Since Tom came this afternoon from Seattle, to bring my laptop-- healed through the application of harsh, drastic medicine and then restored through his efforts-- I took my walk in the morning. I lef the house just as the tide was scheduled to turn; on the assumption that the beach would be completely exposed, I walked south. Here's an excerpt from the notes I jotted:
10:20 a.m. Took a really hot shower and put on my wool socks and came out to walk on the beach. Low tide today, according to Tom, should have been at 9:30. I was on the beach at about 9:40. This must be one of those low tides that isn't actually very low. The tide's clearly coming in-- moving south-- but I realized very quickly, walking along the beach south, that vis-a-vis the usual obstacles littering the beach, the water line is actually rather high. (Could Tom have gotten the day wrong, when he looked at the table?)
But it's a morning of crisp clarity, the air itself almost dazzling, though we're at low altitude here. The first thing I noticed when I stepped out into the cold sunlight was frost on the roofs of the nearby cabins and buildings: and then, as I walked through the park, I saw that any grass that hadn't yet been touched by sun was frosty (and all the rest of the grass was wet) and that a puddle still in shade had crusted over with ice sometime in the night. All the mountains are out again today. The Olympics are the sharpest (though they can't be seen from the beach, since the bluff is blocking that line of sight). Again, Baker dominates the view, stunning in its mass of snow, a soveriegn with his court arrayed across the horizon. Rainier, which though often like a fairy castle hanging in the sky above Seattle is always pulls one's gaze when it's out, is too distant to be a challenge to Baker's power here: looking out over the water, which neither sees nor cares about its majesty.
An insidious metaphor, that. And certainly misleading. The sea feels more powerful to me, complex and oceanic (so to speak), full of more diverse forms of life and ecosystems than can be found on land. But the sea's power isn't that of a sovereign (which seems puny, by comparison). Sure, the Greeks invented Poseidon, but I've never felt Poseidon bears any relation to my own sense of the sea's power. In actual fact, whenever storms whip up the sea, it's usually because of what's happening in the sky. The sea's real power is in its life and its massive, amniotic volume. (I am fighting metaphorizing it as a womb: but I'm finding resistance strangely tough-going!) Though Baker from time to time erupts, its individual eruptions will never threaten the sea, only make its force all the more towering. (Signs with directions for tsunami evacuation routes are posted in numerous places along the beach...) But it's artificial to see the sea and mountains as independent of one another. (Peter Ward's astrobiology lecture in Seattle last month made that clear.)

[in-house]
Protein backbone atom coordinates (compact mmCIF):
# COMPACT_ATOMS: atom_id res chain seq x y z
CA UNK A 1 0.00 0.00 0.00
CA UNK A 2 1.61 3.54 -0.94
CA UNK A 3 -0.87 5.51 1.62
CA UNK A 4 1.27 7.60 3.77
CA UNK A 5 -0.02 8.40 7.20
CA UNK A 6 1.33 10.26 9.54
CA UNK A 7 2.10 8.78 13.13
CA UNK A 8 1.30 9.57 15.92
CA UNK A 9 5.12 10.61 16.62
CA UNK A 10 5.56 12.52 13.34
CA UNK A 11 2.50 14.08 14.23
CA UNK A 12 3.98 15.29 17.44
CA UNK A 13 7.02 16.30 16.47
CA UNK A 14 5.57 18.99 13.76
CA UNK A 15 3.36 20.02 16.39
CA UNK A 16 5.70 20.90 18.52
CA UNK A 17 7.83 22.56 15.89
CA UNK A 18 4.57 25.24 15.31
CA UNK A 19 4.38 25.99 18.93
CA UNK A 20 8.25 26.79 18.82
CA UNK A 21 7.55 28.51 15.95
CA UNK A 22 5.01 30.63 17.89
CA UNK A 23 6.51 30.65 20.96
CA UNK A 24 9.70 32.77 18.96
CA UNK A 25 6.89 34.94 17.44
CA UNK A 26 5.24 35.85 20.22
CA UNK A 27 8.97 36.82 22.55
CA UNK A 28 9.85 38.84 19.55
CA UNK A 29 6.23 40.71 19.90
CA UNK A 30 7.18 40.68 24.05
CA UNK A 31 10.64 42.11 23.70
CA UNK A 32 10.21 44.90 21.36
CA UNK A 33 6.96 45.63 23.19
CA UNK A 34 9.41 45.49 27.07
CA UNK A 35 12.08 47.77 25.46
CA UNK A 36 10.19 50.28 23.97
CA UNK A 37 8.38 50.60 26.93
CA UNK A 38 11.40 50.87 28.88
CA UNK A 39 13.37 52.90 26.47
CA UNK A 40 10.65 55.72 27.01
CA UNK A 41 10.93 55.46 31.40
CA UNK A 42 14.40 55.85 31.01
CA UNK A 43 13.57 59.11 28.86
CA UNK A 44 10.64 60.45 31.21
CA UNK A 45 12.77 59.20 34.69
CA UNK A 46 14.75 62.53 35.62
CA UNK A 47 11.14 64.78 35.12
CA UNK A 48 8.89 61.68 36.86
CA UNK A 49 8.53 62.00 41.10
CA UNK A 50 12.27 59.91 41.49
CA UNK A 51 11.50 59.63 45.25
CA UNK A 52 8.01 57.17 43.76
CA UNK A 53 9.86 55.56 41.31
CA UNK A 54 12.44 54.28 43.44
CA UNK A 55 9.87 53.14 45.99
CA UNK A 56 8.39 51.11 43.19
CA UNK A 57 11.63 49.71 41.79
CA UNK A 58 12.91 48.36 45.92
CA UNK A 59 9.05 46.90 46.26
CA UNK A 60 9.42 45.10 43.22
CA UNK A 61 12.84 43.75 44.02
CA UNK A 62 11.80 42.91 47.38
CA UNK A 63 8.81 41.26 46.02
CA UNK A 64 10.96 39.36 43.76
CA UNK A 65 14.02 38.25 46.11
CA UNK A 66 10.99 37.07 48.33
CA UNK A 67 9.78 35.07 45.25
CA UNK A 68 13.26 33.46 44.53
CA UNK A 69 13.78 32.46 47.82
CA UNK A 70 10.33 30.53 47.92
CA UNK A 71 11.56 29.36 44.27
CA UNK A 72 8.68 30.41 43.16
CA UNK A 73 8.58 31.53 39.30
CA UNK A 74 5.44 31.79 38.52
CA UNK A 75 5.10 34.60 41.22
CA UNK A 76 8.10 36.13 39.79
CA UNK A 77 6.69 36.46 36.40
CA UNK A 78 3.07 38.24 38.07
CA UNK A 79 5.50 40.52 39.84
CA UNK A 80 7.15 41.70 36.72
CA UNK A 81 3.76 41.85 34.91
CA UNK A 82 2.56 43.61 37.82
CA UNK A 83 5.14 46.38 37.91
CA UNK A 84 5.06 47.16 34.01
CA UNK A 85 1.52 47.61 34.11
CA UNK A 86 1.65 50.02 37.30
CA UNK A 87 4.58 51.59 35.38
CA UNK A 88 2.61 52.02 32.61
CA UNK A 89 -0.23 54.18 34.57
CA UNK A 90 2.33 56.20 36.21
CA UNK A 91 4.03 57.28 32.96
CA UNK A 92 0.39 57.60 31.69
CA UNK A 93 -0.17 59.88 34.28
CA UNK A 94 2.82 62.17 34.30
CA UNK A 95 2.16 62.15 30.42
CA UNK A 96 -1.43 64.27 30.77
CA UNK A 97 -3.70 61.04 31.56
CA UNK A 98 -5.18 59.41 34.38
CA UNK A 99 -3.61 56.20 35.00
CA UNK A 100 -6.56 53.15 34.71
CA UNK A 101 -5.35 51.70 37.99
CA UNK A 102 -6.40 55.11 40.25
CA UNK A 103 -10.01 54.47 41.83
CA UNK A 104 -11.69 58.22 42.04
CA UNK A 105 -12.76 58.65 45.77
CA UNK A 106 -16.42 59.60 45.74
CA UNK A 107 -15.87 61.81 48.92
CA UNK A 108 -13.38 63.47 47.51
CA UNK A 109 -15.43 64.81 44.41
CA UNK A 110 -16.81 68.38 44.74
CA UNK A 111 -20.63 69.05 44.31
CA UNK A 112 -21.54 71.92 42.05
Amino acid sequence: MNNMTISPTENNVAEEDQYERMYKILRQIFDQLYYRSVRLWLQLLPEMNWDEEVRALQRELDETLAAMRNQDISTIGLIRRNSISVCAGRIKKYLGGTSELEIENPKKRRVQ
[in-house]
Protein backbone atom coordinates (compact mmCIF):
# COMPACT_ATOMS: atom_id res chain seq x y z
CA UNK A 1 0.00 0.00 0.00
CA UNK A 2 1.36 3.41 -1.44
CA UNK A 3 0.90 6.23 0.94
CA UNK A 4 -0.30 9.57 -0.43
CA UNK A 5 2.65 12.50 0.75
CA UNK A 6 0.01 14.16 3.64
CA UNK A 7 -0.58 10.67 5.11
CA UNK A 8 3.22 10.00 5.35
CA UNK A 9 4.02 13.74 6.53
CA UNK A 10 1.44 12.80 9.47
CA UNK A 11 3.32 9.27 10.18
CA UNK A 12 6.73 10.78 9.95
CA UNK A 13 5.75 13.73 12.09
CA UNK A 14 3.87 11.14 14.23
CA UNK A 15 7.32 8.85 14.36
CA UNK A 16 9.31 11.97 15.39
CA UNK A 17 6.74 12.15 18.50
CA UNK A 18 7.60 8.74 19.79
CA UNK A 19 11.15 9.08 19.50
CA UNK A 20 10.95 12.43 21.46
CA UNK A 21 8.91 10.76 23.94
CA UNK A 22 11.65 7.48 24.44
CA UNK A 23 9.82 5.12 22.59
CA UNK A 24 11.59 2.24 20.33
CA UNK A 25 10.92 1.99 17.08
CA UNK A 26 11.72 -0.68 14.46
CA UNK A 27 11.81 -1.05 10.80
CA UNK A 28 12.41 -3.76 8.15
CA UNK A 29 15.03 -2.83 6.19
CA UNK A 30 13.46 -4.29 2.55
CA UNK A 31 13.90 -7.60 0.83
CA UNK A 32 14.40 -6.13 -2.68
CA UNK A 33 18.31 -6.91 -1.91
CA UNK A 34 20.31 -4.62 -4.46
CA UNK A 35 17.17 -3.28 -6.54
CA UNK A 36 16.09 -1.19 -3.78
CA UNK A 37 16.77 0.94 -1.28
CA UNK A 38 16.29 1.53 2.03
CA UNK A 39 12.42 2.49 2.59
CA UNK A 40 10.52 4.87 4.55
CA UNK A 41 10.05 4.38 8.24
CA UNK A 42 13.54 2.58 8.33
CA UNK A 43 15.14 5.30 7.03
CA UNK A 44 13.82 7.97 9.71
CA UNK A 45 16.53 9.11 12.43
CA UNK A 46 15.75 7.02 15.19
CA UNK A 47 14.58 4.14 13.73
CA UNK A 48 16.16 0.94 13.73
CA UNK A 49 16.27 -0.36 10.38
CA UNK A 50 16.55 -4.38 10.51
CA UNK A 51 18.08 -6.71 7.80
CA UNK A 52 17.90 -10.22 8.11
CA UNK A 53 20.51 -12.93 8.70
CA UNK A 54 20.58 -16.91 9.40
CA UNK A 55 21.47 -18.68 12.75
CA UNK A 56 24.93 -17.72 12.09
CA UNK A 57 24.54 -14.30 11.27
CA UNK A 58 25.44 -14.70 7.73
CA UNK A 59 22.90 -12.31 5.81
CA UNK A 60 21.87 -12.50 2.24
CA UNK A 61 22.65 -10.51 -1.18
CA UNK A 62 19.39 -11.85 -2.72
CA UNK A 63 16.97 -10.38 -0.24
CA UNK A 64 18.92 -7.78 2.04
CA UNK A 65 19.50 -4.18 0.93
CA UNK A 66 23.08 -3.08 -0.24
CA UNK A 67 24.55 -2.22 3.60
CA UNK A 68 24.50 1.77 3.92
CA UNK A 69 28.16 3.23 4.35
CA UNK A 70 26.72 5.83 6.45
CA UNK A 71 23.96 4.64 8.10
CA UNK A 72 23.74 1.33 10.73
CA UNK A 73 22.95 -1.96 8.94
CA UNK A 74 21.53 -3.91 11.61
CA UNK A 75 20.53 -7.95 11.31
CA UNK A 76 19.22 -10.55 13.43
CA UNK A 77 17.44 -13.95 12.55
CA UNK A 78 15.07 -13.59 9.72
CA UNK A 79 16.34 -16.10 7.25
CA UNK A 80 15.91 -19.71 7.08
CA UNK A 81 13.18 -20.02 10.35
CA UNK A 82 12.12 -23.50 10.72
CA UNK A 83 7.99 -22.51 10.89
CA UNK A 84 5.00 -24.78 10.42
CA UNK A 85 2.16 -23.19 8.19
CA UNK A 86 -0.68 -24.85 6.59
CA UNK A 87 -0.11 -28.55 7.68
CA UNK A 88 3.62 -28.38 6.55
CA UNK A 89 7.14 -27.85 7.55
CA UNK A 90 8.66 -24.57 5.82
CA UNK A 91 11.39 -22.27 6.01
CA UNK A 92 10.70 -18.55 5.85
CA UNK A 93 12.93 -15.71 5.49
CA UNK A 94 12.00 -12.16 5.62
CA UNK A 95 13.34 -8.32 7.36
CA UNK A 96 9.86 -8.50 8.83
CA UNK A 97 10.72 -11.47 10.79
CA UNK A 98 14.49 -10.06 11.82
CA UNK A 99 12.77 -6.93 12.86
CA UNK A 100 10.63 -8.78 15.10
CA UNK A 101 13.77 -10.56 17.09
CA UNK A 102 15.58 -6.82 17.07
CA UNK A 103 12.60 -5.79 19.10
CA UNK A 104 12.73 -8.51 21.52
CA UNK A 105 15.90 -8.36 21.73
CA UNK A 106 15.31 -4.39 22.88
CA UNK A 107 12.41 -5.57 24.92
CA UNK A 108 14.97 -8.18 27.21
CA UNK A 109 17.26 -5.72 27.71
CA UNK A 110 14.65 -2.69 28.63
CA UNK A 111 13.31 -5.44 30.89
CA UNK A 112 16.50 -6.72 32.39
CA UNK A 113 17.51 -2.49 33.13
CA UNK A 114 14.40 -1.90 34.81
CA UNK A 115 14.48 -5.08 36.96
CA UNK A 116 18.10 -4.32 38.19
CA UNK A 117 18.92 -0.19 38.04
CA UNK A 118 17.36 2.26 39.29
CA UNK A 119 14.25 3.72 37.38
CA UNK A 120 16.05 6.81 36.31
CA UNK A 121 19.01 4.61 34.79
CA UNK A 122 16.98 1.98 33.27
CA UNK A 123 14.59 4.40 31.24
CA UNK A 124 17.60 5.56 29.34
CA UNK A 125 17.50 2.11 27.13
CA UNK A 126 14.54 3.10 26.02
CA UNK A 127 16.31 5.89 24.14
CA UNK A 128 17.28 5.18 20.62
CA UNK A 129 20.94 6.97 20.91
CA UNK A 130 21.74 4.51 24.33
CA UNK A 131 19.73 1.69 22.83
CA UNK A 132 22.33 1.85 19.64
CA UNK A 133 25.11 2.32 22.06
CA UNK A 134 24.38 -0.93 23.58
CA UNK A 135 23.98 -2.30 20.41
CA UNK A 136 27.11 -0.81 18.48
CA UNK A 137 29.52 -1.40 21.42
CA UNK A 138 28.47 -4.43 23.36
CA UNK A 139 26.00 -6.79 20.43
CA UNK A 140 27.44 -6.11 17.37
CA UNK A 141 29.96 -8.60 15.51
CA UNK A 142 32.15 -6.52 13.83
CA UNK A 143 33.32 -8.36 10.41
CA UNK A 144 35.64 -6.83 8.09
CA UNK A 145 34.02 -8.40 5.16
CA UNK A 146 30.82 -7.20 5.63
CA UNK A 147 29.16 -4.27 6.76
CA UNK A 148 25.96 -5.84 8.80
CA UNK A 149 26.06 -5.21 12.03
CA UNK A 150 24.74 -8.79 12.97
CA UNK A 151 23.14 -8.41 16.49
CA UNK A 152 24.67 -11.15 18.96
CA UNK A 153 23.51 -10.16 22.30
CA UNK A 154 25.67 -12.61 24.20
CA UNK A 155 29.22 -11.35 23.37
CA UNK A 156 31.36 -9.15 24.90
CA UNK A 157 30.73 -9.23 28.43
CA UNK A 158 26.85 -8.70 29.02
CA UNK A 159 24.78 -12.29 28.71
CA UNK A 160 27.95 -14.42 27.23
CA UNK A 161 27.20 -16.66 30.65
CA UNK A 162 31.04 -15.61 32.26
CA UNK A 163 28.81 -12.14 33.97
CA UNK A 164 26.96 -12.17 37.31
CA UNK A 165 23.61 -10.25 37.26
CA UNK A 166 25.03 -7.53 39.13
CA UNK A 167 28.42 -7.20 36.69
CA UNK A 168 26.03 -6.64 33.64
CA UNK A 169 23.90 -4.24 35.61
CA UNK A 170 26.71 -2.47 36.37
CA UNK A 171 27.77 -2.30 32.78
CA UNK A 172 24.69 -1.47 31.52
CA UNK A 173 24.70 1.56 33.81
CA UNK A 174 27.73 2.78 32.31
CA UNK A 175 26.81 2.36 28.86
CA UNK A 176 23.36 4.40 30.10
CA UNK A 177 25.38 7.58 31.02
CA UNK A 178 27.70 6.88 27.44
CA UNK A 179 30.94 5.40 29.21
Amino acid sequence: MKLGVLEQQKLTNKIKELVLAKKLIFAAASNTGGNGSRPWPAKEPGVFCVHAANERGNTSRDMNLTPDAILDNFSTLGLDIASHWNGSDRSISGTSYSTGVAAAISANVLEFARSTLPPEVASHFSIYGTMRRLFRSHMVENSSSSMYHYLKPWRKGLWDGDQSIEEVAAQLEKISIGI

This isn't the first time I've found myself recalling bits from two in particular of the astrobiology lectures I attended this fall (Peter Ward's and Jody Deming's). As a result, I'm eager to do some follow-up reading. I've no doubt that my pleasure in walks like these can only be amplified by all that I'm dying to learn (though not while I'm working on this novel).
Getting cold, sitting here. The log is actually damp, which I didn't much notice until it started seeping into my jeans. Need to start walking again.
When Tom arrived, he brought a printout of the tide table, and it turns out that he did indeed give me the correct time for high tide. But looking at the table, I discovered that all the daylight low tides at this time of year (the few that there will be during my stay here) are all fairly high. All the lowest tides seem to be happening after dark (or before light, depending on how you look at it).
I've written several posts since I last had internet access. I'll probably be putting them up soon. The solitude has been wonderful for my work, but I have to admit I'm glad to be back in (limited) contact with y'all.